County DSS to partner with 2-1-1
When making a report of child or adult abuse or neglect, it has been customary to call 911 during any hour.
On Aug. 5, that will change as the Rutherford County Department of Social Services (DSS) will begin partnering with NC 2-1-1 to provide after-hours answering services.
John Carroll, Rutherford County DSS director, said 2-1-1 will accept calls for child and adult protective services after regular business hours as well as anytime DSS is closed, such as times of inclement weather, power outages or holidays. He said the calls to 2-1-1 will be referred to a DSS after-hours staff person.
The primary reason for the partnership, Carroll said, is to free up county 911 resources.
"Primarily, our reason is they can provide a service for us and it frees up 911 to deal with emergencies and not have to deal with other things," Carroll said.
In March, the county announced it was becoming a part of the United Way of Asheville/Bumcombe County Call Center for 2-1-1.
The service helps connect people with needed services including food, housing and utilities, education programs, financial education and counseling, access to child care, job training, support groups, mental health and substance abuse, senior services and disaster services.
"Although 911 is for emergencies like police, fire and ambulance and 2-1-1 is for community resources like child protective services, both systems are part of a partnership to ensure that people get the right help when they need it most, regardless of what number they dial," said Rachael Nygaard, director at NC 2-1-1's Asheville Center, in a press release.
The partnership with DSS is included in the cost already being paid to 2-1-1. That cost is shared among several agencies in the county such as United Way of Rutherford County, Isothermal Planning and Development and the Rutherford/Polk/McDowell Health Department. Carroll said DSS pays $8,476 of the $16,000. He said DSS will receive "at least half" of the costs through a reimbursement from the state.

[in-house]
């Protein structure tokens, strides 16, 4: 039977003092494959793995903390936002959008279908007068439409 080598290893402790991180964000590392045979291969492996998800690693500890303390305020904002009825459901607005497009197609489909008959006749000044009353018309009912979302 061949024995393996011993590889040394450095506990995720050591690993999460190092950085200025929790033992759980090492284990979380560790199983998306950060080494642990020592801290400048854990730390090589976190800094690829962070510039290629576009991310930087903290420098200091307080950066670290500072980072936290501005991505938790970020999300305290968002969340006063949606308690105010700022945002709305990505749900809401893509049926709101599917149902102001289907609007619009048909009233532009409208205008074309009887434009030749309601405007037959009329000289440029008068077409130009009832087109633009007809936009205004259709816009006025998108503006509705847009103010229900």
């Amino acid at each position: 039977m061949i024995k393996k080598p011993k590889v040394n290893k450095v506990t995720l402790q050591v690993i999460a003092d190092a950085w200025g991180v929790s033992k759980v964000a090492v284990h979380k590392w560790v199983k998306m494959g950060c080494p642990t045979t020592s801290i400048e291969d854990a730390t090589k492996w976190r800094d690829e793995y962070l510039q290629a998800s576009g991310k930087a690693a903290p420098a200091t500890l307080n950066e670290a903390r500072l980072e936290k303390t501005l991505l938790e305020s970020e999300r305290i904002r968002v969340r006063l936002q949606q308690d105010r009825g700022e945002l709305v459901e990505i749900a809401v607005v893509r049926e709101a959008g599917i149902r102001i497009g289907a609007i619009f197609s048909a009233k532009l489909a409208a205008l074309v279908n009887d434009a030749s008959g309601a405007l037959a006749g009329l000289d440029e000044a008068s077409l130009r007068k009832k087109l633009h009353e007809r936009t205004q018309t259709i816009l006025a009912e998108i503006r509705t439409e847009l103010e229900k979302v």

"Having 2-1-1 do our calls, we will get more bang for our buck," Carroll said.
He said 2-1-1 will also generate reports indicating response times of DSS staff and will transfer calls to on-call staff's cell phones.
State law requires DSS be available to accept protective services reports 24 hours a day, seven days a week. Carroll said that service is currently provided through the 911 Communications Center.
"There will be a learning curve as we educate our consumers and community members that they will now call 2-1-1 when they need to make contact," Carroll said. "Both agencies will work closely with the 911 Communications Center to evaluate this system and maintain protocols to ensure calls are not missed and that they are routed to the appropriate place."
Carroll said that includes working with on-call staff with DSS.
"We have an on-call team of two workers that do nothing but on-call and the operators will be familiar with them and vice-versa," Carroll said.